Looking at India from the Southern approach, Education was one of the primary visual imported outputs. Introduction of trade, the new methods of manufacture, the later influence of the East India Company, the Forts that were established to safeguard a small population of expatriates. In Cochin, there is the influence of the Jews, in Kerala and Madras the influence of St. Thomas and the Christians, also the Dutch and French. The Mysore and Bangalore areas were later under the influence of Hyder Ali and Tippu (Tipoo). Small individual kingdoms of the South. These small rulers alienated themselves to the Portuguese, Dutch, French and the British depending on the political need, and advantage that it brought to them. The Portuguese had lots of influence in the early period when the Jesuits were the advisors at the courts of many a Raja. The Dutch could not hold much sway, being chased from the East coast to the West and then finally out, not before leaving a legacy in Cochin (Kochi). The French somehow had a longer span, opening trading posts at Surat and then in Pondicherry, till finally they also moved. But one must also have a background that India was used as a chess board between the European countries, as it reflected the wars and alliances of European powers. Sometimes they were allies sometimes they were forced to be foes. The Portuguese after their hand at the East coast, took up a strong bastion at Goa till recently they handed over to India their property rights.
Bangalore being more or less between the coasts, had a certain amount of stability, but at the same time there was much to guard from the local chieftains who would try their hand at anarching the city. Mysore being the principal city, the capital of what we call today as Karnataka, soon found that it was not much to look forward to, and the British handed over the rule to the local rulers, and moved from Seringapatam (after the defeat of Tipu Sultan on 4th May 1799) to Bangalore (around 1800, the British were in control of the Fort in the Pettah for Administration, thereafter, they occupied the Cantonment a few years later. This is evident from the fact that burials at the Agram Cemetery start around 1809, and the earlier ones would have been around the Fort.) apparently for health purposes and maybe closer to Madras. Just a impish thought … wonder what the state of Bangalore would have been if the British had not defeated Tippu?!! … just imagine our 'beauties' of Bangalore in purdha!! Thinking of what happened at Mysore during Tippu's rule, it's quite a reality. Our 'dance' villages would have been of a slightly different sort, remember that there were dancers at the Persian courts…. the ones that could be popping rubies from their navels!! Nothing serious, lets have a giggle for the millennium!!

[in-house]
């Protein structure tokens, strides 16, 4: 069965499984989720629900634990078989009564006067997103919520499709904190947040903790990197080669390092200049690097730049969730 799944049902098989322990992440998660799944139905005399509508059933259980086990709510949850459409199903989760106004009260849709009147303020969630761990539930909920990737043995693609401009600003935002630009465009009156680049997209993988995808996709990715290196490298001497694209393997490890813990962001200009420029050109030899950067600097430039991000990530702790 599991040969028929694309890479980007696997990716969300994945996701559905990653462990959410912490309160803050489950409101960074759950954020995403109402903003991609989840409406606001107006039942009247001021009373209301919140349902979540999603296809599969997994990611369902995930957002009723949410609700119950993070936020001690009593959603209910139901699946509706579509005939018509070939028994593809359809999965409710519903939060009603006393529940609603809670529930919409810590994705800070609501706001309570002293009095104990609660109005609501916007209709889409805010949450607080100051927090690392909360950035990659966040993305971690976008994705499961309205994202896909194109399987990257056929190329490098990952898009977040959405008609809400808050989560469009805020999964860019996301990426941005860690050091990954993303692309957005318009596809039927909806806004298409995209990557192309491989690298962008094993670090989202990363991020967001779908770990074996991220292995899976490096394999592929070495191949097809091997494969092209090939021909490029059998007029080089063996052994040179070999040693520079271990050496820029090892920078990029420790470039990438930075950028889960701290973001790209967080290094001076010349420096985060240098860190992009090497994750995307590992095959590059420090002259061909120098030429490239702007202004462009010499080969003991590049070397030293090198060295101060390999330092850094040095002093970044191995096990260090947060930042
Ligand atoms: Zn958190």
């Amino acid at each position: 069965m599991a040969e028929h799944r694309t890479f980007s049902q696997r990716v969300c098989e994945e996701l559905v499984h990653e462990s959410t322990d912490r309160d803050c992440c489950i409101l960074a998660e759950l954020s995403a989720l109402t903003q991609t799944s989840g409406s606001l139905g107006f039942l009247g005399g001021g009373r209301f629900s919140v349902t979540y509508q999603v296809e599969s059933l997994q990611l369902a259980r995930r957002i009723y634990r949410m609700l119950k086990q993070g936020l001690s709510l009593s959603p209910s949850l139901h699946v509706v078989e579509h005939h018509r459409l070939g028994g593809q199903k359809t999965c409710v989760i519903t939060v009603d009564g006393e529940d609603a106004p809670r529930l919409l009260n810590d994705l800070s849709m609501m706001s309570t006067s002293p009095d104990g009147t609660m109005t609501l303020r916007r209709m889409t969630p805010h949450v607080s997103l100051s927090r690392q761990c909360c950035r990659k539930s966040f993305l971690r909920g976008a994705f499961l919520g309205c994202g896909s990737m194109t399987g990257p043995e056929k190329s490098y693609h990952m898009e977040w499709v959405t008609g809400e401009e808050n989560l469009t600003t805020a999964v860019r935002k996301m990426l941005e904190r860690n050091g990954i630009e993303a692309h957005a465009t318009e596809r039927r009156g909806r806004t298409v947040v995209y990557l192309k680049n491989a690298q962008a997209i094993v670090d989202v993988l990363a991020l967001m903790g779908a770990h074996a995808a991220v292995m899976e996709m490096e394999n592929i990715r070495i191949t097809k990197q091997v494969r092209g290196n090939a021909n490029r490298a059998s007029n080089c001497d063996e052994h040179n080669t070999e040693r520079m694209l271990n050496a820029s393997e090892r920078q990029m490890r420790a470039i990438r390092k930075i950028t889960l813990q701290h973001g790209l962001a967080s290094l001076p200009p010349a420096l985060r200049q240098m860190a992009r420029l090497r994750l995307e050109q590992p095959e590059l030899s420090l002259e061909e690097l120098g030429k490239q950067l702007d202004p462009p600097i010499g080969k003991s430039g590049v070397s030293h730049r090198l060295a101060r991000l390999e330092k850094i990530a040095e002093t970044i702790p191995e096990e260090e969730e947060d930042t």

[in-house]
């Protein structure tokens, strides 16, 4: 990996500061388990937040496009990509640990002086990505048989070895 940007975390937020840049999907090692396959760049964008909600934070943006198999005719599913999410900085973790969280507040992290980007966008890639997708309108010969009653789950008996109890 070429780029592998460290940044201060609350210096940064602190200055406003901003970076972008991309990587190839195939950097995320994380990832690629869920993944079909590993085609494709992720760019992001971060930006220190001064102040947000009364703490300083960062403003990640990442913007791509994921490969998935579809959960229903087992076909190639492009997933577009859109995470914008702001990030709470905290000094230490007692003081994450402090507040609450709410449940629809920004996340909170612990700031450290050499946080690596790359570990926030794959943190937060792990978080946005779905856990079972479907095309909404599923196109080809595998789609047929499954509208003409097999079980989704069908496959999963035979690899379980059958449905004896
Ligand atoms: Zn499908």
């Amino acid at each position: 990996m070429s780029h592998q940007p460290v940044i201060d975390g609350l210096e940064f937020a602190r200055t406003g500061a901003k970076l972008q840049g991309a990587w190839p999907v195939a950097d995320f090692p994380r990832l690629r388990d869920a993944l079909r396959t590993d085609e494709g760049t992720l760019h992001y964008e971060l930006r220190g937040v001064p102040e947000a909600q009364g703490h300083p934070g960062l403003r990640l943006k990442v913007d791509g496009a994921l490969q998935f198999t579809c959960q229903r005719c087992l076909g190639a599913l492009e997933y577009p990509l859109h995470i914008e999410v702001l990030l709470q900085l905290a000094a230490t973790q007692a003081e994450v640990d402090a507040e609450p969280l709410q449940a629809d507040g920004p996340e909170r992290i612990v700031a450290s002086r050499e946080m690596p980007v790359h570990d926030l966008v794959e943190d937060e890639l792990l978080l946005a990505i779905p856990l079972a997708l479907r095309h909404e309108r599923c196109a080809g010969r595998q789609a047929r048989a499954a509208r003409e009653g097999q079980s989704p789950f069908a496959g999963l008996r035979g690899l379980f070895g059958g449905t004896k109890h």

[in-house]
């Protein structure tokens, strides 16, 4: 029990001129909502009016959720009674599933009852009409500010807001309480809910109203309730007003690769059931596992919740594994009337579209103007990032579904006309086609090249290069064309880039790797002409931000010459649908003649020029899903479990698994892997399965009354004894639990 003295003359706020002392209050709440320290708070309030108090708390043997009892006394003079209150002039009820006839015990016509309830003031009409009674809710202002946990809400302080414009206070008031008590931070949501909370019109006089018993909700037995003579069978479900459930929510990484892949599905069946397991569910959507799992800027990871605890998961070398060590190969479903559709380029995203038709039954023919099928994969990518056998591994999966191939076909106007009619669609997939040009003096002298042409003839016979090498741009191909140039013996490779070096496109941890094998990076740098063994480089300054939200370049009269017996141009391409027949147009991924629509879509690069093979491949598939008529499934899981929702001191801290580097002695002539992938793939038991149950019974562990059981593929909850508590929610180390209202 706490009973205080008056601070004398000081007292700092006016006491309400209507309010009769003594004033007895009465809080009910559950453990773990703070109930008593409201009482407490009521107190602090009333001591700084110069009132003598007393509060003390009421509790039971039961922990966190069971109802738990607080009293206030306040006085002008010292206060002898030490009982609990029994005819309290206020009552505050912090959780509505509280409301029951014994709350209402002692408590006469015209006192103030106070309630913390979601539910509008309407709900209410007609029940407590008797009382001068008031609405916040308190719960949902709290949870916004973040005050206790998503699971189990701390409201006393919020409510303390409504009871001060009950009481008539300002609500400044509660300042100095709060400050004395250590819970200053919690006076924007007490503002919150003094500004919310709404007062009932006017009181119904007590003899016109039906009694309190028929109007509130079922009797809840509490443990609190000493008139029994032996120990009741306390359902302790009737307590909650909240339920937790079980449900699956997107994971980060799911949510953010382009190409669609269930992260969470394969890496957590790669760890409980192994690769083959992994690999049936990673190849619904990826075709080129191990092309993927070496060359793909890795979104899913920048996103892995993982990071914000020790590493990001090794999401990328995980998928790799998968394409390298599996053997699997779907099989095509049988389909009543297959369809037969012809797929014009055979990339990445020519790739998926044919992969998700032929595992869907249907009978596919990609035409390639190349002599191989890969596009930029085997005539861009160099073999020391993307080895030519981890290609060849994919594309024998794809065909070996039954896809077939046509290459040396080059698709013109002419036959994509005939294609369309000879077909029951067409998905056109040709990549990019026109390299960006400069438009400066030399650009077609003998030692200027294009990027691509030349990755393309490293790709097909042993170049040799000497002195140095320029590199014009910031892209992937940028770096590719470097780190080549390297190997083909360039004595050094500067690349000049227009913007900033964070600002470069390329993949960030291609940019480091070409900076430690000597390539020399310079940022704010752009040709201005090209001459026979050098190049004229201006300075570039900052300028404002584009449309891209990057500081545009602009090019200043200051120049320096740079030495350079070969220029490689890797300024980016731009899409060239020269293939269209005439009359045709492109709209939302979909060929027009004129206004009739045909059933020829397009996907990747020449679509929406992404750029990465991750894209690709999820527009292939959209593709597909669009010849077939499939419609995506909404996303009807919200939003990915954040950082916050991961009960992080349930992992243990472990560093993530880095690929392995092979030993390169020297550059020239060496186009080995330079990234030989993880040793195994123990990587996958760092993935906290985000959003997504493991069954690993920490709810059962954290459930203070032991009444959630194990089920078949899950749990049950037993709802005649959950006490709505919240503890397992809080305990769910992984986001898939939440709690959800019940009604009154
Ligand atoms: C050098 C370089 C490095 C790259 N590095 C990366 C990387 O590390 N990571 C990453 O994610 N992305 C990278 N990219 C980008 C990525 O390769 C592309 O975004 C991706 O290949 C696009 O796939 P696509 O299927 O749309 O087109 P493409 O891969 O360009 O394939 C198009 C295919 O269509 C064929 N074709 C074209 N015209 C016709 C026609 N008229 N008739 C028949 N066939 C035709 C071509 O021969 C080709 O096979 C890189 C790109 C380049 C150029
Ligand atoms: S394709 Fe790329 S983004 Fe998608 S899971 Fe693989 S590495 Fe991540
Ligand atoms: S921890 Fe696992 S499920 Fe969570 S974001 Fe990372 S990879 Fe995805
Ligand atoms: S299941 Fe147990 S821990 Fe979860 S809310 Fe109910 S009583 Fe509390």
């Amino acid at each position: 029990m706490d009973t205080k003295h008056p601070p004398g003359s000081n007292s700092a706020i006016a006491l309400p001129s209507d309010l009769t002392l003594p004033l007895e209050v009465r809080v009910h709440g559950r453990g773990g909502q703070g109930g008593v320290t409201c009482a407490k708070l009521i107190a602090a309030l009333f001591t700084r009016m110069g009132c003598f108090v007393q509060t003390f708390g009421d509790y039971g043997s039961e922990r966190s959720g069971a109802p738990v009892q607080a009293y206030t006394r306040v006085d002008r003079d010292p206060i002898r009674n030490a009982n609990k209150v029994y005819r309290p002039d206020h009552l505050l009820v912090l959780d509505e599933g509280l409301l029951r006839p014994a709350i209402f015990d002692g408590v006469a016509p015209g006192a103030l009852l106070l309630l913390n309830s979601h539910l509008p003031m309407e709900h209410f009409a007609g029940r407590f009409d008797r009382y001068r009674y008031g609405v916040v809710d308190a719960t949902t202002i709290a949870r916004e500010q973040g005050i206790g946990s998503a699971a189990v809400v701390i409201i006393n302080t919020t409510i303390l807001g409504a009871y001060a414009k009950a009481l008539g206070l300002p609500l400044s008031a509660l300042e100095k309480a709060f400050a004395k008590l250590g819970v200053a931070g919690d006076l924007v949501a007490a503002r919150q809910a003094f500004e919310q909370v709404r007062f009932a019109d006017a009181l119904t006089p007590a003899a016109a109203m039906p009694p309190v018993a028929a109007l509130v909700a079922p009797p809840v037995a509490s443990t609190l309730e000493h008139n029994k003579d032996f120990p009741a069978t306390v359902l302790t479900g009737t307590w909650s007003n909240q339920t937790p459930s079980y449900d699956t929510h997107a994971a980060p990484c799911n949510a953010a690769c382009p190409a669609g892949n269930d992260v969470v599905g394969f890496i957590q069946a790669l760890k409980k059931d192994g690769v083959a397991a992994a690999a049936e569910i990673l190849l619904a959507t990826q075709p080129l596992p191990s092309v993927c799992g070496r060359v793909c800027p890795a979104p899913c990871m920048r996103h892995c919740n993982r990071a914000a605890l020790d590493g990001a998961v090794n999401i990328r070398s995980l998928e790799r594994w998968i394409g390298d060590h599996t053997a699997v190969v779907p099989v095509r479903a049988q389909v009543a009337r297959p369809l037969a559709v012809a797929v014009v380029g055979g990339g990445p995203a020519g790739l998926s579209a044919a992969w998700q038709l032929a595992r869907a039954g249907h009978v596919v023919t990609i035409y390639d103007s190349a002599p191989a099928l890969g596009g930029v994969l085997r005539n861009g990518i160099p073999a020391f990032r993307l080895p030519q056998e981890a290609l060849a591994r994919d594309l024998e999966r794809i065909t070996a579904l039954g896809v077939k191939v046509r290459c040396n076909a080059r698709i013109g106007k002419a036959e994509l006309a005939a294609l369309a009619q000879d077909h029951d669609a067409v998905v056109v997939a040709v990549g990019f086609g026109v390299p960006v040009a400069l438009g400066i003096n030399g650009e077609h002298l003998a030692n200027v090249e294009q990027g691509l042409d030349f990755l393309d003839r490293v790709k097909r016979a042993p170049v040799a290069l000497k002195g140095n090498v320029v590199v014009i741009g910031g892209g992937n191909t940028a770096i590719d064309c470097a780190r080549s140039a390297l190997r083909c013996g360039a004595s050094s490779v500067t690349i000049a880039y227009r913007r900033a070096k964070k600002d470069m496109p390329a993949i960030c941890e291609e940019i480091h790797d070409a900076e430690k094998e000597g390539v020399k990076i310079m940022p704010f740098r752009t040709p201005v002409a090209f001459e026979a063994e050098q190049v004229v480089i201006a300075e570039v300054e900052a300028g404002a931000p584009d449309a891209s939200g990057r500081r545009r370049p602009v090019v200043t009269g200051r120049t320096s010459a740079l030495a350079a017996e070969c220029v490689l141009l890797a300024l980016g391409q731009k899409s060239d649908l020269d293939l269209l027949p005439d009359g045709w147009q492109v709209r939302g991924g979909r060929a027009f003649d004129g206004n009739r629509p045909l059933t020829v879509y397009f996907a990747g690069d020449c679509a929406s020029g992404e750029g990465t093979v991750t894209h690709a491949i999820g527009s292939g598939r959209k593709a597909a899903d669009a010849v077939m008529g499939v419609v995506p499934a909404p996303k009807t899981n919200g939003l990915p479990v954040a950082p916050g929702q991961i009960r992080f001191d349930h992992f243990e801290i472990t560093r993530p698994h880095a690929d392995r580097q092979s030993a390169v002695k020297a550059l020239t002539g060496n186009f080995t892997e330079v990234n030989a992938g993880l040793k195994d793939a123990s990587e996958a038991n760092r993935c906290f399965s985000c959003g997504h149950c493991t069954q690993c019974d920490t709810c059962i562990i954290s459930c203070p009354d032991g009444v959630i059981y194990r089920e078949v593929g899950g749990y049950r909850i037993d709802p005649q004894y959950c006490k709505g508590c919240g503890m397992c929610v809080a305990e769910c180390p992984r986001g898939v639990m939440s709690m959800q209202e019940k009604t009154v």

Back to Bangalore, I really must have more control on my ramblings, but this is the last time I am doing so for the century, so why not! I was told to 'go for it!', wasn't sure what to go for!! There are some areas that I have not done justice during the last three years, but I will do so now, in this presentation for the millennium. I have had the time to photograph new areas of my city of Bangalore, meet new people, such beautiful people, and what is more striking is that the older generation are so concerned about their city, and caring enough to invite me to visit them to capture time.
Come along with me now, to these areas, to meet some of these people, and share in the memories of Bangalore that they treasure still and now you will see a little while more.
In August 1898, Bangalore suffered a set back in her healthy climate. A plague broke out and the residents where forced to spread far and away form the areas that were most affected. The Administration decided that the cultivation lands around the Basavangudi Temple which lies to the South of the Fort is ideal. It is open, it is the highest part of the City, and so this was the place that needed to be immediately set up, with temporary sheds for sheltering people. At first this area was for a few houses, but gadually the demand was pushed for more and more settlements day by day. Before this got out of hand, the Administration decided at once to lay out a permanent extension of the City to meet the demand that had risen due to the people leaving their original homes, avoiding contamination. This resulted in the acquiring of 440 acres of dry cultivation land at the source of the Vrishabhavati, and laid out as a suburb, named after the Temple of Basaveswara (Bull God, also referred to as the Bull Temple), erected by Kempe Gowda. Another suburb, named Malleswaram, after the Temple in that area was also established, and 291 acres of land were acquired for this suburb. These two areas made up around 731 acres, compared to the City which was around 500 acres. It was said that when the extensions would be completed, they would prove to be model hygenic suburbs, and are expected to more advanced than some of the more affluent towns in British Colonial India. In fact, it is reported that for symmetry, for regularity of street frontages, for accessibility by the shortest routes, for air spaces and public squares, for convenience of conservancy and perfect drainage, there can be equalled to some of the recent cities in America at that time, which was around 1900.
A few more areas that have to be updated are the suburbs on the Eastern side of Bangalore about 100 kms, and another I hope to do shortly is Mysore. Of course the Flowers of Bangalore have always a place in my heart, and on my page. Whenever I see a beautiful flower or a garden I try to capture it on film and share it with others.